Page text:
Reeling in Purpose

A Fly-Fishing Guide’s Ascent to Different

I have to admit. Driving through Rocky Mountain backcountry is somewhat unsettling. The roads are narrow. The guardrails are few and far between. The terrain screams unforgiving.

It takes a certain type of person to thrive up here, I thought to myself. Someone big and brawny. Probably bearded.

I was wrong. Maddie Brenneman is none of those things.

"I loved New Mexico. Santa Fe is such a cool town. There was great fishing around, but Colorado was definitely calling me home."

Maddie is the lead fishing guide at C Lazy U, a dude ranch tucked away on the northeast corner of the Willow Creek Reservoir in Granby, Colorado. There, she takes fishermen of all backgrounds out on the river to experience the sport in its purest form.

“When I first got the call that I got the job, I was a little nervous,” Maddie told us. “I was thinking, I better learn to tie knots a little faster.”

But Maddie was eager to break free from the desk job she took straight out of college. She found herself driving five hours from Santa Fe back to her home state nearly every weekend to hit the streams.  

“Colorado definitely was calling me home,” she said through a smile.

Growing up in Denver, Maddie fished most of her life with friends and family, but it wasn’t until her time out on the river alone that she recalls really being hooked. 

“That’s when I realized I really loved it—the first time doing it by myself,” she said. “That feeling of empowerment was really cool.”

Before becoming one of the U.S.’s most notable female fly-fishing guides, Maddie worked at a travel agency helping clients plan trips to East Africa. It wasn’t easy for her to leave, but down deep she knew her heart belonged to the river.

“When I decided to guide, I remember I was so nervous and scared because I’m a girl, and I felt like it’s a male-dominated industry. I’m going to be taking out fisherman all the time and they’re going to question everything I do because I’m a girl,” she explained. “I realized as soon as I was on the river, you kind of forget that you’re a girl. I think the other person does as well, and it’s not important anymore. You’re just their guide.”

Maddie’s skill and grace on the water transcend gender. She connects to her environment in ways I could only dream of. There’s a quality and ease about her that makes her perfectly suited for the job.

“I think that food naturally draws people together.”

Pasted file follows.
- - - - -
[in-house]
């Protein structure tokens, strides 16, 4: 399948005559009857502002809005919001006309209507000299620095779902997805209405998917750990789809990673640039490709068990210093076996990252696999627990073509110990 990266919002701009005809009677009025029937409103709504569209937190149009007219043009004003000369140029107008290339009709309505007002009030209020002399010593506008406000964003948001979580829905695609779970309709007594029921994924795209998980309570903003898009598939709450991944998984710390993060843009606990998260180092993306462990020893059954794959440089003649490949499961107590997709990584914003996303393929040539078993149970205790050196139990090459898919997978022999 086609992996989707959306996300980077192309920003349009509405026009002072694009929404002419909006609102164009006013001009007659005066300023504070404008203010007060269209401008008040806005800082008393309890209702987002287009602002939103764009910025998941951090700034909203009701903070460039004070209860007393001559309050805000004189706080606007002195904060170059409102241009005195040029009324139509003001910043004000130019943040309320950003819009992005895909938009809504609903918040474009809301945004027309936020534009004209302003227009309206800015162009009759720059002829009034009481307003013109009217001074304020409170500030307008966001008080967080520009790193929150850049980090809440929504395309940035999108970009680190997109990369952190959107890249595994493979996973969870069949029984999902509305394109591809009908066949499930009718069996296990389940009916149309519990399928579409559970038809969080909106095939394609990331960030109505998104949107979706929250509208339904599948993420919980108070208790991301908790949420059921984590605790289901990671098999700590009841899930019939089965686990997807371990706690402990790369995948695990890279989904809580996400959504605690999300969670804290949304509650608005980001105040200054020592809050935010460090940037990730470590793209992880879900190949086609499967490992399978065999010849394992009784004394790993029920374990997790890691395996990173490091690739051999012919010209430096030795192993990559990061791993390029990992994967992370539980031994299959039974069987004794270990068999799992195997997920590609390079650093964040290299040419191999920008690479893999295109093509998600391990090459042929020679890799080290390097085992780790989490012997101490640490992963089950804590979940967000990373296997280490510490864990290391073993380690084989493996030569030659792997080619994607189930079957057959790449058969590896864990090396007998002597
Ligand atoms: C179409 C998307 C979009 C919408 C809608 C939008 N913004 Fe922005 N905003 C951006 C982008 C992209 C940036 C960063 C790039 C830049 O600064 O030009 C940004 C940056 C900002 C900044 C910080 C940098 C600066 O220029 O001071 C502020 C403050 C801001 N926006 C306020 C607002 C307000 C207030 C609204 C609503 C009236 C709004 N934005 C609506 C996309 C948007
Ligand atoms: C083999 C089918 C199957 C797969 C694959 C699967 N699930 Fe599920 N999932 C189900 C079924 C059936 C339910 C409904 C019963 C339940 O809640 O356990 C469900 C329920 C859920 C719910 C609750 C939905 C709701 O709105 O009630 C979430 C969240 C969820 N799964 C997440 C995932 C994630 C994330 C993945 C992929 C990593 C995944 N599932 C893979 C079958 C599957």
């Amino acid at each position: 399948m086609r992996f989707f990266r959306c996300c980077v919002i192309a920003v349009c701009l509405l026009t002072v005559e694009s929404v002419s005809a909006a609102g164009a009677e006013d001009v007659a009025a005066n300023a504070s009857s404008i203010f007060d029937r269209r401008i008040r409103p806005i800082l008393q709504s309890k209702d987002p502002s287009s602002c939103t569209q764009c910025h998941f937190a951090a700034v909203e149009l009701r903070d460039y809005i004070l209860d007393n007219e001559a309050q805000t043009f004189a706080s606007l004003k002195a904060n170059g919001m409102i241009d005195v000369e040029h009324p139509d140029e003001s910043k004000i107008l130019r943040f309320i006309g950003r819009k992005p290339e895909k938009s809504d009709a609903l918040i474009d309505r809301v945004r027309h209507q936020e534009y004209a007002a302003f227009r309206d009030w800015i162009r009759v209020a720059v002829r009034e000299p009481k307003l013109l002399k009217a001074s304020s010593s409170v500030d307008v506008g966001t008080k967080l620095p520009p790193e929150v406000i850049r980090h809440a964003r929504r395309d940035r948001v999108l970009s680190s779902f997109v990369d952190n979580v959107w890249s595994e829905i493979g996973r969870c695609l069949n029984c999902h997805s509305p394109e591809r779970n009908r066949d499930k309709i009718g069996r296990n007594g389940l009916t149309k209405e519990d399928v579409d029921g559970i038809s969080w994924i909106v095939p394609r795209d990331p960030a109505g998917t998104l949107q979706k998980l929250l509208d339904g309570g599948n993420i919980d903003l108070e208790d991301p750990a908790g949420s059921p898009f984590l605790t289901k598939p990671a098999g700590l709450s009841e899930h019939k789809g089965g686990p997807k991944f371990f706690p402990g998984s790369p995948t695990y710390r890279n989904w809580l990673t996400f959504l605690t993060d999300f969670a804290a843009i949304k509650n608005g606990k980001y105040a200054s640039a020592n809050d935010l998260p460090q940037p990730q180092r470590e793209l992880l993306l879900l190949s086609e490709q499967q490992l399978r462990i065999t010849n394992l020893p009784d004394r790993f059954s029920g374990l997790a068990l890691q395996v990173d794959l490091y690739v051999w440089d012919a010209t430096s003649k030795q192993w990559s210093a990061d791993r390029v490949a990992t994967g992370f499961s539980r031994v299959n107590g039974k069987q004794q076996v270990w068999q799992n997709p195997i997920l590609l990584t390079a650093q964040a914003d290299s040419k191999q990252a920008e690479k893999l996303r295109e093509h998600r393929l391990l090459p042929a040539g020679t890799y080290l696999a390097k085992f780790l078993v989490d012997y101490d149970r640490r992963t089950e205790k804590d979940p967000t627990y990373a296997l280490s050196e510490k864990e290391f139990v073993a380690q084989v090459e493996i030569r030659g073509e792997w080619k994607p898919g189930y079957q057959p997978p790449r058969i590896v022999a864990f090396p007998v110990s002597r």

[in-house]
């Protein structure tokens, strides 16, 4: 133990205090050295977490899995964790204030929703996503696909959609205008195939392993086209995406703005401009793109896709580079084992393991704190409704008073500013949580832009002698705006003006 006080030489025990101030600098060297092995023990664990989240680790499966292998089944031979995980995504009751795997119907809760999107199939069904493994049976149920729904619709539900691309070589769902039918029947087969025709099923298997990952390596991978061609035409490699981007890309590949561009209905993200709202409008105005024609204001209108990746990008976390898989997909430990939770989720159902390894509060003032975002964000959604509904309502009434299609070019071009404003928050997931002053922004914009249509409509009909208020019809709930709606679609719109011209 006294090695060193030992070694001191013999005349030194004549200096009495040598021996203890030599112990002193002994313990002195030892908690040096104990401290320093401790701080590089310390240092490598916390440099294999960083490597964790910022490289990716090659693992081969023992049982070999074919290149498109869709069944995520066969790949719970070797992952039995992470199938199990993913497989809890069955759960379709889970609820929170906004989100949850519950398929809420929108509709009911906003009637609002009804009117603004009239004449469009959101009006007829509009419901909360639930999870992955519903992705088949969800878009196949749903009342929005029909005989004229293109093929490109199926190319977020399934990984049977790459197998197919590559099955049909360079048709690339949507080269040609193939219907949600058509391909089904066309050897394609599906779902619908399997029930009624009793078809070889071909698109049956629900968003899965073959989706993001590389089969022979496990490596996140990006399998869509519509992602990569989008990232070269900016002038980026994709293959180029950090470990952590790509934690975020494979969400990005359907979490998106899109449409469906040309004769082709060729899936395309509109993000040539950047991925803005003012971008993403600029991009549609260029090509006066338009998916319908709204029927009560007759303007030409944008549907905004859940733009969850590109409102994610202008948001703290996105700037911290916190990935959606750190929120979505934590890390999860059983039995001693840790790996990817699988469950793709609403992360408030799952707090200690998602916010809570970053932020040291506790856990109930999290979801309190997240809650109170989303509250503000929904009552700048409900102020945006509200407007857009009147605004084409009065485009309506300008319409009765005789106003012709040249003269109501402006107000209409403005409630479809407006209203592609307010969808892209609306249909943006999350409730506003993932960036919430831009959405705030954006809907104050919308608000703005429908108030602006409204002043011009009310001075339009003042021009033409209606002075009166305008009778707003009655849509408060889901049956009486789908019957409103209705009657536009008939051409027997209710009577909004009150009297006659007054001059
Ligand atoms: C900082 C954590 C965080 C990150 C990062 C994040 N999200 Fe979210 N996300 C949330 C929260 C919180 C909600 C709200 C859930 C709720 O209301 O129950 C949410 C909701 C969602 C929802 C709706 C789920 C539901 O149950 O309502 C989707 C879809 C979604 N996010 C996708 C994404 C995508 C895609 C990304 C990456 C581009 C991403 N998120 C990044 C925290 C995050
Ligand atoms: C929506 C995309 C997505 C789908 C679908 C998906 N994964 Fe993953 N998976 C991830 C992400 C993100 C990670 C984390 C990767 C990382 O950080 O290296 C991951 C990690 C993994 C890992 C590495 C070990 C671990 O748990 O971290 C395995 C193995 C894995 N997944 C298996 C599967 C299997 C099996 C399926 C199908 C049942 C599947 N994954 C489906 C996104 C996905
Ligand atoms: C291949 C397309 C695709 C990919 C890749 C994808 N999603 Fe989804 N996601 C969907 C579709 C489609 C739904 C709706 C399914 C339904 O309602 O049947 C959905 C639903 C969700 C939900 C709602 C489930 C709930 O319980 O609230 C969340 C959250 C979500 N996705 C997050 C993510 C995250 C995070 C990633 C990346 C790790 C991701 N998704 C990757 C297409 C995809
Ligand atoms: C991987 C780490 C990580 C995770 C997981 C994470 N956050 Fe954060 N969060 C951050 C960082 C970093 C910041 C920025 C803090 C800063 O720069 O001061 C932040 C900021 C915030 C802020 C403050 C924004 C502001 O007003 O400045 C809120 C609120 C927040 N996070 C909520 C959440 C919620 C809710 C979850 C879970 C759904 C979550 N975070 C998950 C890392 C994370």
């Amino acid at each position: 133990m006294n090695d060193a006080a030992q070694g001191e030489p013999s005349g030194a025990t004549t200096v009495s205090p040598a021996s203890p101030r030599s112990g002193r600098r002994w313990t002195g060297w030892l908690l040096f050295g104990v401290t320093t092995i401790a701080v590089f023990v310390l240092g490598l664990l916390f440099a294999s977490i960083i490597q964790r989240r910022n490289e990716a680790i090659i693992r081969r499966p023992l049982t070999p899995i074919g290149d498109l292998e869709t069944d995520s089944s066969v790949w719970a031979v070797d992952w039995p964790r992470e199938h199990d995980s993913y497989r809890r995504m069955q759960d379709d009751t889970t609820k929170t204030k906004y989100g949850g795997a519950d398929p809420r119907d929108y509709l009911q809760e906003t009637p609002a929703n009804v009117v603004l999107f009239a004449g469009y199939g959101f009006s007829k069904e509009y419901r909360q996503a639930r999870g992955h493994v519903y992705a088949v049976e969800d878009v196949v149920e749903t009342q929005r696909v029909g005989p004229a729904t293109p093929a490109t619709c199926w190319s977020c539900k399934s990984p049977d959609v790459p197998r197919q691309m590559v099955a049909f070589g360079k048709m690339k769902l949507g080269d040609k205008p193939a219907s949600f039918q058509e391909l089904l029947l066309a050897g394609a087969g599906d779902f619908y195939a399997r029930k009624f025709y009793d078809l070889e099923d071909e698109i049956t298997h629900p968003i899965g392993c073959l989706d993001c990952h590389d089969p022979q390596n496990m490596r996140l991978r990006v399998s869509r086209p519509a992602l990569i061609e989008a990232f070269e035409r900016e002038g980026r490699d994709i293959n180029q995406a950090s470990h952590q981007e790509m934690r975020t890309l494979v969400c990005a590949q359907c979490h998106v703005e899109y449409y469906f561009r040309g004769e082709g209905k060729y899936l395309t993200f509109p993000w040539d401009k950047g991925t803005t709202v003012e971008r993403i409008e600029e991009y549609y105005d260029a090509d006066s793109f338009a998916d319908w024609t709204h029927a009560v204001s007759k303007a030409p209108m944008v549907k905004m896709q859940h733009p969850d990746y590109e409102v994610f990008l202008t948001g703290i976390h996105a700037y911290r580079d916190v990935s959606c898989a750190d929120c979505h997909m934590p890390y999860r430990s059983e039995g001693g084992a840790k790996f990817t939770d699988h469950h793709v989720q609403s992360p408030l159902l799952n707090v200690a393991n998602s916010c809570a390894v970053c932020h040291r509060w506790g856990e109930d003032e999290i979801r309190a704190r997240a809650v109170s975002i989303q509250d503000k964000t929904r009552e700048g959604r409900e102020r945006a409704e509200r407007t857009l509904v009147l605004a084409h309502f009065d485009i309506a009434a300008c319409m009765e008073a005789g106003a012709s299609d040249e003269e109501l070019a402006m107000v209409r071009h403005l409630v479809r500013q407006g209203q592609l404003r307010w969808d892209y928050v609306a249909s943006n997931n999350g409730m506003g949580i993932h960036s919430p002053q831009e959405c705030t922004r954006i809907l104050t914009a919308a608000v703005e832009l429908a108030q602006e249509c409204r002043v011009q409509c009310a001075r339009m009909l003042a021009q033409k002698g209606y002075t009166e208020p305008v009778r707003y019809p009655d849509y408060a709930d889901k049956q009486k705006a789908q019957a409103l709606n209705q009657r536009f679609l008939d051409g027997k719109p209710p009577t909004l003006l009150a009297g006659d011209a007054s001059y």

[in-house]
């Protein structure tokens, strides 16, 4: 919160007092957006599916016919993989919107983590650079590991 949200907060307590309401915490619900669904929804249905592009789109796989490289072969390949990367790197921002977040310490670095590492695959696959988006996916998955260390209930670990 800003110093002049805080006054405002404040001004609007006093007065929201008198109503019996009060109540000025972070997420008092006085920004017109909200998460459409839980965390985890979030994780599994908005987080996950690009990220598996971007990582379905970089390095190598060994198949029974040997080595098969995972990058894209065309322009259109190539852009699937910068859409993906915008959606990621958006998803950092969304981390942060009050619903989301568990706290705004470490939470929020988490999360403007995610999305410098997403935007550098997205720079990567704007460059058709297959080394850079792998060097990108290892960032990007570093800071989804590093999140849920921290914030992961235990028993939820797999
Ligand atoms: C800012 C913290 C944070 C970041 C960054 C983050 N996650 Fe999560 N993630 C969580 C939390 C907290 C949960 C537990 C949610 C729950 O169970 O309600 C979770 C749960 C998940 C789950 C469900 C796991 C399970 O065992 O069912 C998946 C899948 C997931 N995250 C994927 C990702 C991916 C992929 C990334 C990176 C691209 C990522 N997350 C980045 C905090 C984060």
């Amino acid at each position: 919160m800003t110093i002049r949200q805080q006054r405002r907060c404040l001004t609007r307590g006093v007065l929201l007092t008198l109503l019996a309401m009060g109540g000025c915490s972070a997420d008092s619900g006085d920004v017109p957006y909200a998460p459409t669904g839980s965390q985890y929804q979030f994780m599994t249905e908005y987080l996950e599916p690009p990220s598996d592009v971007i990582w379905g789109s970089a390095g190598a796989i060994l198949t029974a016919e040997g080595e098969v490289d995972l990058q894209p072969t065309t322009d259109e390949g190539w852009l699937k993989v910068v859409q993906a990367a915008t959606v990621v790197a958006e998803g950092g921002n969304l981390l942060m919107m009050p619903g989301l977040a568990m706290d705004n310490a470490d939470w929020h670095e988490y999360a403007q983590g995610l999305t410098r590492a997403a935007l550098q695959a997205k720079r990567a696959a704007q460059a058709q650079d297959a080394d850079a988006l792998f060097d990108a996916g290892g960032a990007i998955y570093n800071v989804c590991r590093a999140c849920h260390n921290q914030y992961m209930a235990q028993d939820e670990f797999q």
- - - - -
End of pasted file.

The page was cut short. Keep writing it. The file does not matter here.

People don’t only gravitate toward Maddie’s infectious personality on the river. Her warm presence can be felt at the dinner table, too.  

“Fly fishing is definitely my first passion, but cooking is a close second. I love to cook. I love trying new dishes. The more I’ve been able to travel, the more I’ve been able to explore different cultures and food and then come home to incorporate those different elements into my own cooking.”

Ninety-nine percent of the time, Maddie is a catch-and-release fisherman. But when she hooks the right fish, and has the right people to share it with, she’s all for taking her catch back to the grill.

“I have a lot of respect for people that know exactly where their food comes from and make the effort to go out there and get it,” she said.

Maddie regularly cooks alongside her older sister, Mackenzie, at the C Lazy U Ranch, treating their friends to an always fresh, always tasty meal.

“I think that food naturally draws people together. That’s how we celebrate different events. That’s how we come together as families.”

She paused.

“It’s how we share our experiences.”

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Maddie’s passion for both fishing and cooking is no coincidence. For her, the two go hand in hand. She even employs a similar approach to the two crafts.

“Technique, preparation, being adventurous, exploring, and making things up as you go. I think the best cooking is super original and unique. And sometimes with fishing, you come up with a new technique that fish haven’t seen before, and it works pretty well.”

There with her on the river, you can really get a sense for Maddie’s originality. I watched cast to cast as she experimented with little nuances to her technique. When we arrived back at camp to fire up the grill. It was more of the same. Experimenting and exploring, but always returning to technique.

“I find us doing the same things that my dad does, like very finely chopping things,” she said, shooting a knowing look to her nearby sister. “Maybe being a little crazy about certain little things.”

Around the faint glow of a dying campfire, Maddie explained how being an outdoorsman and a conservationist go hand in hand. That’s about the time I realized what kind of legacy Maddie hoped to leave behind–one of gentle strength and deep respect for the natural world. 

“It’s really hard to go out there and have that amazing, beautiful experience and imagine it one day not being there. I want it always—for everyone.” 

As our conversation continued, I couldn’t help but notice a jagged line etched across the dark sky, separating stars from stone. And for a moment, those formidable Rockies didn’t feel so daunting.

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